Construction and demonstration of a tandem mass spectrometer based instrument for cold ion spectroscopy

James Gerhardt Redwine, Purdue University


A new instrument incorporating ion trap based tandem mass spectrometry and cold ion UV and UV-IR double resonance spectroscopy has been developed at Purdue University for the study of gas phase, biologically relevant ions. The instrument incorporates multiple quadrupole linear ion trap mass analyzers to prepare and isolate the precursor ions as well as to analyze the resultant photofragments. A 22-pole ion trap cooled to 5 K via a closed cycle helium cryostat is used to cool the ions for spectroscopic interrogation. Results show the vibrational and rotational temperature of a wide assortment of ions to be 12±2 K. The capabilities of the instrument are confirmed using the protonated amino acid tyrosine (Tyr), following precedent established in the literature. The UV spectrum shows 12±2 K ion temperatures and signal to noise comparable to previous studies presented in the literature. A novel mode of UV photofragment spectroscopy is presented which allows for the observation of all photofragments, whereas previous methods observe the fragmentation of a single mass channel. The infrared capabilities of the instrument are proven using the model pentapeptide leucine enkephalin (sequence YGGFL). Infrared spectra demonstrate a single conformation being present, with a reinforced hydrogen bonding scheme involving the N- and C-terminal groups. A novel mechanism for obtaining IR spectra of all conformations present in an ion population is demonstrated, with significant increases in signal to noise when compared to depletion type measurements. A novel, miniaturized ion funnel type ion funnel is briefly described. The ion funnel is compatible with established ion sources within the laboratory and demonstrates a ~7x increase in ion signal. Briefly, data and considerations regarding cold ion spectroscopy within a modified 3D ion trap is presented. Ion temperatures were found to be limited to a minimum of 50 K due to the additional RF heating associated with a quadrupolar trapping field.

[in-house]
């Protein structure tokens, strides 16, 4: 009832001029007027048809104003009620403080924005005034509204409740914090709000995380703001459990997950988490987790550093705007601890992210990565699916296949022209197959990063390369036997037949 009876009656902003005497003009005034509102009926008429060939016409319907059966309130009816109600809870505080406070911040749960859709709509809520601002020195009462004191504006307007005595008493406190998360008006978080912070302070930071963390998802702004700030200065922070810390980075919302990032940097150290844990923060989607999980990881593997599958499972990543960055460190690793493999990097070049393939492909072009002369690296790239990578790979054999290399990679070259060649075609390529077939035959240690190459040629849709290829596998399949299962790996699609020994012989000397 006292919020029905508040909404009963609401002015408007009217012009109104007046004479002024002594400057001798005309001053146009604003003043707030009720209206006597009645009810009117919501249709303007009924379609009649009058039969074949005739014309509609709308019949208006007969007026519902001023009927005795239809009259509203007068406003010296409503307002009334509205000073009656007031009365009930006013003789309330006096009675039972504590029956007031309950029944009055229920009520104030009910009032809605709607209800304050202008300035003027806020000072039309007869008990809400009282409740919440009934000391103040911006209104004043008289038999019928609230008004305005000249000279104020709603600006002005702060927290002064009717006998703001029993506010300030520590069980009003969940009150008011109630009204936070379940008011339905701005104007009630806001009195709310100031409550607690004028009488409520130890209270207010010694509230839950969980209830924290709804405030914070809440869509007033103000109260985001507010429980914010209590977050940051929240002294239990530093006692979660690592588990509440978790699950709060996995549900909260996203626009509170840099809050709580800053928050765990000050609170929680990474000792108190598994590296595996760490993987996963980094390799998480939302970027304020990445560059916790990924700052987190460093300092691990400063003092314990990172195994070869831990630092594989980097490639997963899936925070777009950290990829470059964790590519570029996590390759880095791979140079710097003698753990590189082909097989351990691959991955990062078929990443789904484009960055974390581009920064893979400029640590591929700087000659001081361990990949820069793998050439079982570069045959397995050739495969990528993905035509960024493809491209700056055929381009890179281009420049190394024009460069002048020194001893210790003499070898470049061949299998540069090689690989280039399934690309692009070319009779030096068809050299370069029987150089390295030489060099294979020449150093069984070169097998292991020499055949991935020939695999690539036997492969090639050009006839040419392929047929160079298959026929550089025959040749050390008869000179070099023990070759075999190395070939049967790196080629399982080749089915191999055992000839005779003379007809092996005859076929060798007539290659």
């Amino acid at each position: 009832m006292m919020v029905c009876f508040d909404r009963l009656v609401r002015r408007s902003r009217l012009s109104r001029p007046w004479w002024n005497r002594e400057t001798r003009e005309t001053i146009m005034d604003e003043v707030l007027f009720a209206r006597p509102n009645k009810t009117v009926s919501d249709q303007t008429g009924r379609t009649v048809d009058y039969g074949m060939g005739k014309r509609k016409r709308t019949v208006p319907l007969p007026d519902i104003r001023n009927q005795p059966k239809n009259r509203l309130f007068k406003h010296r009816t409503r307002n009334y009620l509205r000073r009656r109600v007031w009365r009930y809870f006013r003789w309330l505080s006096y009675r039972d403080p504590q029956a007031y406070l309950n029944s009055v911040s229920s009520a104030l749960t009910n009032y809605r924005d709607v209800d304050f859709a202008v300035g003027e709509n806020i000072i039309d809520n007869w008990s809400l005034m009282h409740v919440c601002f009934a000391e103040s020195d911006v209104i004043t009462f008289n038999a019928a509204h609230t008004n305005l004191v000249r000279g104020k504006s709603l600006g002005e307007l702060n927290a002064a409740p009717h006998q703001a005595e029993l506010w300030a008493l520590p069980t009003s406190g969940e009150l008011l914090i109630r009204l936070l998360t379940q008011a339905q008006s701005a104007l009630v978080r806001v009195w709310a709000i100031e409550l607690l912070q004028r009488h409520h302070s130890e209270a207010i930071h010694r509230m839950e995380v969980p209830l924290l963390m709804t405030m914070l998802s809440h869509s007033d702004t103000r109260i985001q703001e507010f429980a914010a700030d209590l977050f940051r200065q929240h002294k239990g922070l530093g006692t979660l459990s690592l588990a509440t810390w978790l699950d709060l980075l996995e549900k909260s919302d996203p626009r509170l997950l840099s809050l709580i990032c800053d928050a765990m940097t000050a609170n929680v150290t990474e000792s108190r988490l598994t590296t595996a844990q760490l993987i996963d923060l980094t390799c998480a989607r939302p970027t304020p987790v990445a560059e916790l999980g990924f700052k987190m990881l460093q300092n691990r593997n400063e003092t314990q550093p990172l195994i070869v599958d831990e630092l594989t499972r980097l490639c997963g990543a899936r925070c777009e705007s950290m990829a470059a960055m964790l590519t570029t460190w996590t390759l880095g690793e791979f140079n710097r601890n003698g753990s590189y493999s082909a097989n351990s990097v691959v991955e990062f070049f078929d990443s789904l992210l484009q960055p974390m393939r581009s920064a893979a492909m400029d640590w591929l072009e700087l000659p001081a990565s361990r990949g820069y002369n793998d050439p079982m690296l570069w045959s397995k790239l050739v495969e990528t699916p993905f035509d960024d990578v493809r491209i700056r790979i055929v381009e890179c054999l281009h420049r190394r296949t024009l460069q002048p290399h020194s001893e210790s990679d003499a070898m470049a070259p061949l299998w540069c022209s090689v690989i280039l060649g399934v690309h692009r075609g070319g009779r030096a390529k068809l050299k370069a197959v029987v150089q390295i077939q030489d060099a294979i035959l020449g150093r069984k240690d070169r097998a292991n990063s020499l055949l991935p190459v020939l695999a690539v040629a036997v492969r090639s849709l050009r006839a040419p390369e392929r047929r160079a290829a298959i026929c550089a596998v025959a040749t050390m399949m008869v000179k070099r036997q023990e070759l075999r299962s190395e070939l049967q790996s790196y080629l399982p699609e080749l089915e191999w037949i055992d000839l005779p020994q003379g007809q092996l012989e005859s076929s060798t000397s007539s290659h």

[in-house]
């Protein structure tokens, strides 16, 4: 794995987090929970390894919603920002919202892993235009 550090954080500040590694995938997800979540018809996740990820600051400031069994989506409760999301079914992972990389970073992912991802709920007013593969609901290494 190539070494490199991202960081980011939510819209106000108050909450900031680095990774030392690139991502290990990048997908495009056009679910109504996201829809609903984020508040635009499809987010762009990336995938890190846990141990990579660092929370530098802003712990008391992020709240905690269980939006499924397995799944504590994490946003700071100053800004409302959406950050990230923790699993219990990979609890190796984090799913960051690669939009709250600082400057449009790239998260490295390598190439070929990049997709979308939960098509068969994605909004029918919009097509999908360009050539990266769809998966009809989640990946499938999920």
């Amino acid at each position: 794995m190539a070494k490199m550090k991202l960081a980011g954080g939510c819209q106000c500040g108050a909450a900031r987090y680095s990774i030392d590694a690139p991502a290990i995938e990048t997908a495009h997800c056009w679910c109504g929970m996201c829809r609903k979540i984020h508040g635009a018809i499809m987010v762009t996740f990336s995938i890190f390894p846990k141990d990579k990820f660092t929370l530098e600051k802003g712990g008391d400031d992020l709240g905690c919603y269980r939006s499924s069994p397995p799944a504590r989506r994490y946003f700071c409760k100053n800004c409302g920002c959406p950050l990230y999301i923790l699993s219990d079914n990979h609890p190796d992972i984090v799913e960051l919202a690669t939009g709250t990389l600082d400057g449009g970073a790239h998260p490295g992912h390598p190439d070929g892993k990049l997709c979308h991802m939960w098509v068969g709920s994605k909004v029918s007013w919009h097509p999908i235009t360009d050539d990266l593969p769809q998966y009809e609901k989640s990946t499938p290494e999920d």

Zwier, Purdue University.

Subject Area

Chemistry|Analytical chemistry|Physical chemistry

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